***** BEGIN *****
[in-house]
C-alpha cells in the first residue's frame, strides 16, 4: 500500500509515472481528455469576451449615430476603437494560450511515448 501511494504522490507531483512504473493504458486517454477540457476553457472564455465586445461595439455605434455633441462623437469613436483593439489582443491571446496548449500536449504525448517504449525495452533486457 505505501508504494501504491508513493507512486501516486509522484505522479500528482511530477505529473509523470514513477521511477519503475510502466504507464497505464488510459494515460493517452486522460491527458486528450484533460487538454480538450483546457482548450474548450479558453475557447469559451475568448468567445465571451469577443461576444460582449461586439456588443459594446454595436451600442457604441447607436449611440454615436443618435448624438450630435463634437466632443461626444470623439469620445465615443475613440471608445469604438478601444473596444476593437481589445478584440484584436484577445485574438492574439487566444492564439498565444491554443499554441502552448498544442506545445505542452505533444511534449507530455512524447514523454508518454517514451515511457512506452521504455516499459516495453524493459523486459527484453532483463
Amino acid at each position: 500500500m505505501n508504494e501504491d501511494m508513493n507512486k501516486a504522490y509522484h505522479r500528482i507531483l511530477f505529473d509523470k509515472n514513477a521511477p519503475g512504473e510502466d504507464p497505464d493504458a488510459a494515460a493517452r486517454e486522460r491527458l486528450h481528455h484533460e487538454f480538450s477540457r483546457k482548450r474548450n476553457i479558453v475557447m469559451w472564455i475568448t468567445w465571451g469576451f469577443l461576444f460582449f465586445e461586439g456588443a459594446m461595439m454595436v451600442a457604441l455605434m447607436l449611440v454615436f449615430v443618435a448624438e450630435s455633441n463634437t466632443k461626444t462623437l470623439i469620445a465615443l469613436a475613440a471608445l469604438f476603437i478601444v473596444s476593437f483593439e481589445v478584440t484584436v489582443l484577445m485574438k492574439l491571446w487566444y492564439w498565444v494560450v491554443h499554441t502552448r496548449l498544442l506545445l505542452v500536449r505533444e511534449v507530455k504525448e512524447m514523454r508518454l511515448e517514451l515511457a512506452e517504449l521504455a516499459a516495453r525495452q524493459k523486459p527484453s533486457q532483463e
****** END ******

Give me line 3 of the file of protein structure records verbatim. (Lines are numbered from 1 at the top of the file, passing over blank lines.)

Amino acid at each position: 500500500m505505501n508504494e501504491d501511494m508513493n507512486k501516486a504522490y509522484h505522479r500528482i507531483l511530477f505529473d509523470k509515472n514513477a521511477p519503475g512504473e510502466d504507464p497505464d493504458a488510459a494515460a493517452r486517454e486522460r491527458l486528450h481528455h484533460e487538454f480538450s477540457r483546457k482548450r474548450n476553457i479558453v475557447m469559451w472564455i475568448t468567445w465571451g469576451f469577443l461576444f460582449f465586445e461586439g456588443a459594446m461595439m454595436v451600442a457604441l455605434m447607436l449611440v454615436f449615430v443618435a448624438e450630435s455633441n463634437t466632443k461626444t462623437l470623439i469620445a465615443l469613436a475613440a471608445l469604438f476603437i478601444v473596444s476593437f483593439e481589445v478584440t484584436v489582443l484577445m485574438k492574439l491571446w487566444y492564439w498565444v494560450v491554443h499554441t502552448r496548449l498544442l506545445l505542452v500536449r505533444e511534449v507530455k504525448e512524447m514523454r508518454l511515448e517514451l515511457a512506452e517504449l521504455a516499459a516495453r525495452q524493459k523486459p527484453s533486457q532483463e